As, here, the pattern of each signal is linked in phase and frequency to its carrier, the reception processing circuit (demodulators 300 and 400) advantageously effects a refining of the tracking of the pattern by correlation and a phase tracking on the carrier previously detected by spectral analysis, as will be seen below.
Reference is now made to
Overall, this demodulator receives as an input 323 a signal at intermediate frequency IF. As outputs it has:
The signal at the input 323 of the demodulator is of intermediate frequency Fp-F and has a Gaussian pulse train with a pattern denoted “code”. It is applied to a mixer 302 (synchronicity modulator), also receiving the output of a local oscillator (synthesiser) 301, set to the local clock. The output of the mixer 302, after low-pass filtering at 303, is a complex (double line) signal, practically in base band.
The initialisation or acquisition takes place by means of a first carrier channel 325, where the base band signal is averaged (308, 309), and then converted into a digital signal by the analogue to digital converter 310. The averaged signal is mixed, at 312, with a signal which is delivered by the oscillator with digital control 320. After the mixing 312, a low-pass filtering is provided at 314, and then a spectral analysis at 353.
It has been seen that the spectral analyser 353 makes it possible to take account of the carrier frequency of the signal received, including Doppler effect (Fp±2Δv). The Applicant has observed in fact that this Doppler effect comprises a component specific to the application because of the movement of the satellite 2. For a radio carrier frequency of approximately 13.5 GHz, the result is a relative difference in frequency which is in this case around 2.10−4. This too is corrected according to the invention.
The spectral analysis therefore makes it possible to preposition the carrier loop filter 354 on the carrier (shifted according to the frequency change), and having regard to the total Doppler effect. This loop filter digitally controls a digital control oscillator 320, whose output goes to the mixer 312 already mentioned, to other mixers 311 and 318, and to a digital to analogue converter 321.
After prepositioning of the carrier loop filter 354, there is obtained at the output of the mixer 312 and its filter 314 a complex carrier phase error quantity which, in the depicted position of the switch 357, acts on the member 356 in order to apply the error quantity to the loop filter 354, thus closing the loop, and which consequently corrects the digital control of the oscillator 320. The member 356 produces the phase error in the form of the ratio of the real part to the imaginary part of the complex carrier phase error quantity.
The carrier loop being closed, the representation of the carrier becomes analogue once again at the output of the converter 321. After mixing at 322 with the local signal of 301, the carrier signal P is obtained. The oscillator 320 also supplies the digital carrier phase measurement ΦP.
In addition, a code loop filter 351 digitally controls a digital-control code oscillator 304, whose two outputs supply the code signal I and the digital measurement of the code phase ΦI.
However, this oscillator 304 also controls a sample and hold unit 305, placed at the head of the second carrier channel (commencing at 324), which comprises a low-pass filter 306, an analogue to digital converter 307, the aforementioned mixer 311 with its output of 320, and its filter 313.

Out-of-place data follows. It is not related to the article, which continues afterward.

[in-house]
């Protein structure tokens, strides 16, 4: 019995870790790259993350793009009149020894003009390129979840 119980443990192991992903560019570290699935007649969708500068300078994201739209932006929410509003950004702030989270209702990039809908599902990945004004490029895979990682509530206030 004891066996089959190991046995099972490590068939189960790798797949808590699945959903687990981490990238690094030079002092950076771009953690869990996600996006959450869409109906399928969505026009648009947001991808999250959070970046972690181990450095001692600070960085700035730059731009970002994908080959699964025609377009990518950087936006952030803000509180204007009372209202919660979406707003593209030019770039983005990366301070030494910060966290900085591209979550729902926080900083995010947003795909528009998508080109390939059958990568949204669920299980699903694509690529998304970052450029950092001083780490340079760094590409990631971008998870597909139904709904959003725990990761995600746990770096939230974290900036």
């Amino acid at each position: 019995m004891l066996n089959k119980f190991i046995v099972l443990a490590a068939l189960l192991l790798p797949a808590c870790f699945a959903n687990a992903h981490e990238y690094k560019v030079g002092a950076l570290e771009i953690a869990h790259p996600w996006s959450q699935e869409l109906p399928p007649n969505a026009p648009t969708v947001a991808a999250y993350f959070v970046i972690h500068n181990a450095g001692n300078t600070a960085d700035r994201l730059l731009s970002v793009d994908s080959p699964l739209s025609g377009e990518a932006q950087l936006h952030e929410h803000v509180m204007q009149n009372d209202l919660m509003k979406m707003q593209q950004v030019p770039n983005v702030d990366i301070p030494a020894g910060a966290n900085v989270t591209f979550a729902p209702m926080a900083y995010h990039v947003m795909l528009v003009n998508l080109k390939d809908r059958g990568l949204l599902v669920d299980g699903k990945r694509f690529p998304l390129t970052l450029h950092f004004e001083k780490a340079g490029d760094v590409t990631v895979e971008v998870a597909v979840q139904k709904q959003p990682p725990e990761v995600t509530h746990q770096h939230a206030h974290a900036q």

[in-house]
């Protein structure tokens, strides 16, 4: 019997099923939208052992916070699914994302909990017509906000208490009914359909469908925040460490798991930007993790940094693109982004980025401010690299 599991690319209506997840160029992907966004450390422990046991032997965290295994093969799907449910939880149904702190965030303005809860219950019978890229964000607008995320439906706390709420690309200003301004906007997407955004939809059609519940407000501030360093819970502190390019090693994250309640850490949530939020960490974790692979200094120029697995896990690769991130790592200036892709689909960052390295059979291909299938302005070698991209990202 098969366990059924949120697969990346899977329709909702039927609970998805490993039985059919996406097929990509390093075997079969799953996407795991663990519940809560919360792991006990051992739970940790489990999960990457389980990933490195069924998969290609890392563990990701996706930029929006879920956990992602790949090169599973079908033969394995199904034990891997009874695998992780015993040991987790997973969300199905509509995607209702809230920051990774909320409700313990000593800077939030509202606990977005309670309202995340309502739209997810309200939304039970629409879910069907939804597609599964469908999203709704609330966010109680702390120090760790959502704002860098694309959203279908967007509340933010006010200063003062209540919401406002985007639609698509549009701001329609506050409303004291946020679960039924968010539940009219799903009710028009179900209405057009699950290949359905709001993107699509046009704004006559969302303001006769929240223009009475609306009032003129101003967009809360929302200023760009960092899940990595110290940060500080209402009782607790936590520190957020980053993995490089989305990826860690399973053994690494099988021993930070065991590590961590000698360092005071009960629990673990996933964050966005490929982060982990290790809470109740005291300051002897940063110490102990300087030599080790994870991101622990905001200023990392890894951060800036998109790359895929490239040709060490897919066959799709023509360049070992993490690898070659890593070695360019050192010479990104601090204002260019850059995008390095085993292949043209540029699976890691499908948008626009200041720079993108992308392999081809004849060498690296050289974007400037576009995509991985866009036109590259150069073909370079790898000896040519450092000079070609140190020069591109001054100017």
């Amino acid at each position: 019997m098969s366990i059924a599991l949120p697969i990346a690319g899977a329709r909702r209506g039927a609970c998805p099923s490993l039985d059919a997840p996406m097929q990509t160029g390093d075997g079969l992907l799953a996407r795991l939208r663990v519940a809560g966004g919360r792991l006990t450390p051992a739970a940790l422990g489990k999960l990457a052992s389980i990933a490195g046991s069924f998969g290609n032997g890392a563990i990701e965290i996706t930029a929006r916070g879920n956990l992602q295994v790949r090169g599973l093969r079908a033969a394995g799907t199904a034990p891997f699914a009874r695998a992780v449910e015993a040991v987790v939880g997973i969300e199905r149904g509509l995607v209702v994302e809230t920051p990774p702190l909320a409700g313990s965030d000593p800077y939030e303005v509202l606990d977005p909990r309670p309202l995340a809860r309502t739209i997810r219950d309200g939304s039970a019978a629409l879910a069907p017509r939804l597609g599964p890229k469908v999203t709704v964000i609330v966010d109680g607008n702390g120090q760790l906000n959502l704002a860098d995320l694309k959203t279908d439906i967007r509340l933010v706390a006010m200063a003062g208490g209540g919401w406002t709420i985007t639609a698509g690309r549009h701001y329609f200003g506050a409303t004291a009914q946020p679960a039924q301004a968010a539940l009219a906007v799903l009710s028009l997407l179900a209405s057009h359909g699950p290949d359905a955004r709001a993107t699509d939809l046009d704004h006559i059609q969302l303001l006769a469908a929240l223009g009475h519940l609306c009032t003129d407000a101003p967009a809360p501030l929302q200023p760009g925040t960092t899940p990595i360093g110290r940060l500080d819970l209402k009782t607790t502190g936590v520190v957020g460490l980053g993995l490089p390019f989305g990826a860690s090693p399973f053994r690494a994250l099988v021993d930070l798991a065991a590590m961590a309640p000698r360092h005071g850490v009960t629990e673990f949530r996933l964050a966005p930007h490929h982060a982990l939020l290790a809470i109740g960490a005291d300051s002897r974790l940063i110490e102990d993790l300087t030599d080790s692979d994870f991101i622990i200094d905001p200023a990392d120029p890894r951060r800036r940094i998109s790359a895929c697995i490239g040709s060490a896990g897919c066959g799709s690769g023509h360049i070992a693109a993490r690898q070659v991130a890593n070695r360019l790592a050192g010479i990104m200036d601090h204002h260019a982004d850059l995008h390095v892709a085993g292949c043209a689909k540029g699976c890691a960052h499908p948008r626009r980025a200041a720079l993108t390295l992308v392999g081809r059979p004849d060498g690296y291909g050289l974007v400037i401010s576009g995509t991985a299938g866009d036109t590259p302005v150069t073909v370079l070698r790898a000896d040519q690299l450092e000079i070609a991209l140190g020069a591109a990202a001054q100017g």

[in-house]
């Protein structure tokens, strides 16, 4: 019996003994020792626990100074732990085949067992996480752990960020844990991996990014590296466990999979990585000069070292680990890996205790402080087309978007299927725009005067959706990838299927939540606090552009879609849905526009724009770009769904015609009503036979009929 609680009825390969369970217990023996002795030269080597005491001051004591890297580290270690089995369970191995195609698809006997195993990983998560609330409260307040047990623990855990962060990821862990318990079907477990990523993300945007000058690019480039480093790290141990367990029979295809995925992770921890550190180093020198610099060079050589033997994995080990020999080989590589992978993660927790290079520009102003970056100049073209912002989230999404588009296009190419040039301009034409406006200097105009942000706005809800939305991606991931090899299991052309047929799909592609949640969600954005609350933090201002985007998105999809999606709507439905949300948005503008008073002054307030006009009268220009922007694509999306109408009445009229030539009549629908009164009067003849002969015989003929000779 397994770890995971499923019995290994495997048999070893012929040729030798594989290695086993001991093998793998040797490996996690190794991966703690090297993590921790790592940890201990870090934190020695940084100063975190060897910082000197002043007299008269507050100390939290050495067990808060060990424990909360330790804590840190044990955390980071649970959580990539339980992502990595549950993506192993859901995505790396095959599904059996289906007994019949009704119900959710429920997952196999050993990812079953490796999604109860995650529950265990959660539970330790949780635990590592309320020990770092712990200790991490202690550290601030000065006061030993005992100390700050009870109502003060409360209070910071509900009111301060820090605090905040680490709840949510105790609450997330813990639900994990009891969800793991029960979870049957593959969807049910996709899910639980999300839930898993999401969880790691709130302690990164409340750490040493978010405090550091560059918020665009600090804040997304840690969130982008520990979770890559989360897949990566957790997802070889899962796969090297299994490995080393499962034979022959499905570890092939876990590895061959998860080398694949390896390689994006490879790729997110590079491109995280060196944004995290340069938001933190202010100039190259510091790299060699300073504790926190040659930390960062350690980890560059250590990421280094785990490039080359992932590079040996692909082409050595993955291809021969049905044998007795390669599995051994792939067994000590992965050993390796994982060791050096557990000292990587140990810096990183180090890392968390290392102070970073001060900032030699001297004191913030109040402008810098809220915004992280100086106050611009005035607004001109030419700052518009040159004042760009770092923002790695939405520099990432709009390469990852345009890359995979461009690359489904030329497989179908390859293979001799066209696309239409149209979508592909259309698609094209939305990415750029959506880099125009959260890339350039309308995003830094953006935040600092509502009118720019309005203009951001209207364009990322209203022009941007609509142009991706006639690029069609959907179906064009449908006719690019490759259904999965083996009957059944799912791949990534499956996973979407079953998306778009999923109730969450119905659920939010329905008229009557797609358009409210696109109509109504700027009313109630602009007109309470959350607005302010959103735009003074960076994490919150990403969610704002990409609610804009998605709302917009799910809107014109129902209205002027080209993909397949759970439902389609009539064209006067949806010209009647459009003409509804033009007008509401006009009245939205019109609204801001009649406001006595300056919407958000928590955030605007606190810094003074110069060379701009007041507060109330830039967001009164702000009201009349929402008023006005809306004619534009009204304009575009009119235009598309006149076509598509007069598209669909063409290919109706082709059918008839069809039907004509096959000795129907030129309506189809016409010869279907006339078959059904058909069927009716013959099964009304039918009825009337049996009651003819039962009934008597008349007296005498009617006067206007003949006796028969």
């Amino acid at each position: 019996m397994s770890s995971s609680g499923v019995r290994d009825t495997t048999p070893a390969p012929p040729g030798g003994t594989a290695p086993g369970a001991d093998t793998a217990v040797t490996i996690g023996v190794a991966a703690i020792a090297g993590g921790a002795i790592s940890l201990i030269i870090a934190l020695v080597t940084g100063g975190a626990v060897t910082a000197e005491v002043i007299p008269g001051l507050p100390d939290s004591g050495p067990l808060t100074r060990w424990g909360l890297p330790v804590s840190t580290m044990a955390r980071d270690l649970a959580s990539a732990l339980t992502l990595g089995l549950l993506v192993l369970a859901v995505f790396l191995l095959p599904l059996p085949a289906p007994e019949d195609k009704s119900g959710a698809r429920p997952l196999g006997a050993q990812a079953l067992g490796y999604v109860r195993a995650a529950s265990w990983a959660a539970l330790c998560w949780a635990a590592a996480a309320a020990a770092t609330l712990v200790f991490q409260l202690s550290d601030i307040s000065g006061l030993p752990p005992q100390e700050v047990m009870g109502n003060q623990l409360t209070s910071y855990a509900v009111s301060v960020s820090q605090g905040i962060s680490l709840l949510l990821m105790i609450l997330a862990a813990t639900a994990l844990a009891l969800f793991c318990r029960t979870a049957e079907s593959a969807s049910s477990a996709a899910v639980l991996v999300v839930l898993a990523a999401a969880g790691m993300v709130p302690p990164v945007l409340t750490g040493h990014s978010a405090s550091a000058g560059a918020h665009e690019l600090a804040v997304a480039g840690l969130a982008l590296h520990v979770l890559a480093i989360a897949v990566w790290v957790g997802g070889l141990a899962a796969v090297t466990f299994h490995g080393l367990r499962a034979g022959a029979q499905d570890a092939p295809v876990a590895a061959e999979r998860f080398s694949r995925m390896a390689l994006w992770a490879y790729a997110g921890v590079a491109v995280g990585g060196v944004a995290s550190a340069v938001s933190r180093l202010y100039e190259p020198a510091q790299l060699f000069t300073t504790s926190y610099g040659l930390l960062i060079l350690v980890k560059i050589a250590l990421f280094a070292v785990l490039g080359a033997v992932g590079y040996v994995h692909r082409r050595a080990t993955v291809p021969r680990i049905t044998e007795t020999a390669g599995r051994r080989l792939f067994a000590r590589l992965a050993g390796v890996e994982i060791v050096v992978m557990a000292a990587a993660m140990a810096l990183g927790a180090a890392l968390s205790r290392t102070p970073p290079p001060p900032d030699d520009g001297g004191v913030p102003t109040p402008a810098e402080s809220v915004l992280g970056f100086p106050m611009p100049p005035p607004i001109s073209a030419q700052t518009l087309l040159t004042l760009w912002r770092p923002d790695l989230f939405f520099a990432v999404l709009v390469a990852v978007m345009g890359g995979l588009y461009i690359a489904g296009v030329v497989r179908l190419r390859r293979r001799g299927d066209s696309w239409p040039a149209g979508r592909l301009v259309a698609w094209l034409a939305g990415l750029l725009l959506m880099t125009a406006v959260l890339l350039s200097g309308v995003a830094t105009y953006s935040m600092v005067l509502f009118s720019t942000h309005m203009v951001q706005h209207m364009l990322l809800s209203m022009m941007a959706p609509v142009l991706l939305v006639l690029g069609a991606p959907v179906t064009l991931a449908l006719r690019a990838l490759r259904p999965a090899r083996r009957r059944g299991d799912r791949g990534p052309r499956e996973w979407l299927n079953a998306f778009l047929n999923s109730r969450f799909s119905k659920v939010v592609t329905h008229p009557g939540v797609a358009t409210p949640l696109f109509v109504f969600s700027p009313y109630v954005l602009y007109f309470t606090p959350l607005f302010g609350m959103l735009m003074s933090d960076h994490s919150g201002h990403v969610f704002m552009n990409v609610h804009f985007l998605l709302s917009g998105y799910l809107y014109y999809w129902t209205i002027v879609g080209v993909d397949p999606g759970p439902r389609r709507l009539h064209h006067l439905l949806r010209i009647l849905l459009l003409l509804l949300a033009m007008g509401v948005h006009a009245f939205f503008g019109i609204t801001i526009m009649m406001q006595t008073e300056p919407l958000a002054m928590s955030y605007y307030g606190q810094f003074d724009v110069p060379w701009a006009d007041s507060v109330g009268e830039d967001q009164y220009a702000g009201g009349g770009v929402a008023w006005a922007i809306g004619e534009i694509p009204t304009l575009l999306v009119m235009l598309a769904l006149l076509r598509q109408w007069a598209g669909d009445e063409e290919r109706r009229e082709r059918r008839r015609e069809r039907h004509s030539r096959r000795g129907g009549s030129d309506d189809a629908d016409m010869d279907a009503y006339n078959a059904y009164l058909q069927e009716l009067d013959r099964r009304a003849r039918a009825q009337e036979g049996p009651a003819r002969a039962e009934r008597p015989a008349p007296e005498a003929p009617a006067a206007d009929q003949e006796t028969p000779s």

In a known manner, a stage 352 acts by prepositioning tests on the filter 351, in order to seek a commencement of correlation between the local code and the received code. As soon as the correlation commences, the carrier sampling 305 takes place in synchronism with the Gaussian pulses. Hence the presence of a significant signal at the output of the filter 313, which informs the unit 357 of the start of synchronism.
As from this moment, the code channel, which commences at 326, can operate. In addition, as soon as the code synchronism is sufficient, the filter 351 causes the switch 357 to switch, so that the error quantity of the carrier loop filter 354 is now supplied by the second carrier channel, whose signal to noise ratio is better.
The code channel comprises a mixer 315 with the output of the digital-control code oscillator 304, its filter 316, an analogue to digital converter 317, the aforementioned mixer 318 with the output of 320, its filter 319, and finally the member 355 which, like the member 356, produces a code phase error in the form of the ratio of the real part to the imaginary part of the complex code phase error quantity, and takes over controlling the loop filter 351.
The elements 351 to 357 are preferably implemented in a module 350, which is for example of the controlled-time digital signal processor (DSP) type.
The time constants of the loops of the demodulator are here around ten milliseconds. Advantageously, the mean frequency of the starting times of the transmission time windows, 10 kHz in the example described, is sufficient to enable the loops to work on several reception time windows.
In addition, the processing time for formatting the signal r1 to be returned can be calculated by the ground station and taking into account. The estimations of ΦI4-ΦI1 and ΦP4-ΦP1 (
In this mode of operation of the orbiting station/ground station system, the exchanges of signals take place by transmission/reception of three signals with the same frequency, and it is possible to deduce only the onboard time (clock H2) on the ground.
Reference is now made to
In the example depicted in
Instead of returning the signal received by retransmission, it would be possible to proceed by reflection, for certain applications where signal loss by reflection can be tolerated.